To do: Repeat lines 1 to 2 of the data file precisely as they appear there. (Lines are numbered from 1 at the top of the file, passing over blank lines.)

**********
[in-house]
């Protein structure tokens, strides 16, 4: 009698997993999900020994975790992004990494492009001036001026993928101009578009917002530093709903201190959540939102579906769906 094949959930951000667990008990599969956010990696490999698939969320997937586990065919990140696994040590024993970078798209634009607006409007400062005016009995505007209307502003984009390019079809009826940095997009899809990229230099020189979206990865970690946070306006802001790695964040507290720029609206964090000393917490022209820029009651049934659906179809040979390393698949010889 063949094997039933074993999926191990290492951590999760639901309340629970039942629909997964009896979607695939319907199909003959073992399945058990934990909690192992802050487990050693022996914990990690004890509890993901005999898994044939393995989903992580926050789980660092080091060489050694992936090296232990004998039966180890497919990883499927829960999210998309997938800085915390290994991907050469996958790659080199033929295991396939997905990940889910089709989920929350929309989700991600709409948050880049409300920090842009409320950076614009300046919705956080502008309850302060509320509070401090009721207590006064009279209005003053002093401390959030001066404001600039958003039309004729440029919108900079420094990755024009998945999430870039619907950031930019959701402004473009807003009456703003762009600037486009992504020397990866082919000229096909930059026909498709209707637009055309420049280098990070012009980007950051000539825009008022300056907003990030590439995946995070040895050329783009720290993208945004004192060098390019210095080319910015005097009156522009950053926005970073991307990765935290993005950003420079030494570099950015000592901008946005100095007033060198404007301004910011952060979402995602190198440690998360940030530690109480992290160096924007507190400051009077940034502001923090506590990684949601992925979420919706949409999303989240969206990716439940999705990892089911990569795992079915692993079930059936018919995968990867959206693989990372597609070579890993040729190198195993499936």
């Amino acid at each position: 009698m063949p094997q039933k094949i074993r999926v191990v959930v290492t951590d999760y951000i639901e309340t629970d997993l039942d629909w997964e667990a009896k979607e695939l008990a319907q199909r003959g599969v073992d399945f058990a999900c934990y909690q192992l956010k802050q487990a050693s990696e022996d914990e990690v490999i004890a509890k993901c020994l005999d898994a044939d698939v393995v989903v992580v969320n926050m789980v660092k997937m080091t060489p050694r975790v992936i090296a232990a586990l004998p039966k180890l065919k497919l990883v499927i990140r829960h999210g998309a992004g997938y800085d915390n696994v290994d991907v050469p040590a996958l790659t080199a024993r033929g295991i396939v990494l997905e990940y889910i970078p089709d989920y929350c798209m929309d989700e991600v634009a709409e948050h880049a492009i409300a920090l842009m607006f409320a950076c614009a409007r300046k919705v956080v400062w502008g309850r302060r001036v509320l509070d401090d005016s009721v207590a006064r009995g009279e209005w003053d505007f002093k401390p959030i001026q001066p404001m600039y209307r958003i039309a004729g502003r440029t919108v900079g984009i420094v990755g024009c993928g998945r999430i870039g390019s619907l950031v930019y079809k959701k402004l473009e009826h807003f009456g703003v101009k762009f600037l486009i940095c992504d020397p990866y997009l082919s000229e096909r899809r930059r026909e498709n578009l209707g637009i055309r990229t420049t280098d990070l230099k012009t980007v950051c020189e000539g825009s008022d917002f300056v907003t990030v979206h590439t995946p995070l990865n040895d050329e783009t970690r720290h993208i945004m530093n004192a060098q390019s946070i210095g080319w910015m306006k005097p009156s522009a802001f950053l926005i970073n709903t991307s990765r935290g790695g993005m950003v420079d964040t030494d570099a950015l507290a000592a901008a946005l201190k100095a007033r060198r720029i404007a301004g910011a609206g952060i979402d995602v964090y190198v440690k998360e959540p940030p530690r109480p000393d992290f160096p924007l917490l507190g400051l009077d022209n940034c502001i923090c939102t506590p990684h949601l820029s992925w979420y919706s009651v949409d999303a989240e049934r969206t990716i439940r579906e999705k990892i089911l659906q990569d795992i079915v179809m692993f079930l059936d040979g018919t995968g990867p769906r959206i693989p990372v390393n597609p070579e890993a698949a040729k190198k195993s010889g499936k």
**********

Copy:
[in-house]
């Protein structure tokens, strides 16, 4: 009698997993999900020994975790992004990494492009001036001026993928101009578009917002530093709903201190959540939102579906769906 094949959930951000667990008990599969956010990696490999698939969320997937586990065919990140696994040590024993970078798209634009607006409007400062005016009995505007209307502003984009390019079809009826940095997009899809990229230099020189979206990865970690946070306006802001790695964040507290720029609206964090000393917490022209820029009651049934659906179809040979390393698949010889 063949094997039933074993999926191990290492951590999760639901309340629970039942629909997964009896979607695939319907199909003959073992399945058990934990909690192992802050487990050693022996914990990690004890509890993901005999898994044939393995989903992580926050789980660092080091060489050694992936090296232990004998039966180890497919990883499927829960999210998309997938800085915390290994991907050469996958790659080199033929295991396939997905990940889910089709989920929350929309989700991600709409948050880049409300920090842009409320950076614009300046919705956080502008309850302060509320509070401090009721207590006064009279209005003053002093401390959030001066404001600039958003039309004729440029919108900079420094990755024009998945999430870039619907950031930019959701402004473009807003009456703003762009600037486009992504020397990866082919000229096909930059026909498709209707637009055309420049280098990070012009980007950051000539825009008022300056907003990030590439995946995070040895050329783009720290993208945004004192060098390019210095080319910015005097009156522009950053926005970073991307990765935290993005950003420079030494570099950015000592901008946005100095007033060198404007301004910011952060979402995602190198440690998360940030530690109480992290160096924007507190400051009077940034502001923090506590990684949601992925979420919706949409999303989240969206990716439940999705990892089911990569795992079915692993079930059936018919995968990867959206693989990372597609070579890993040729190198195993499936």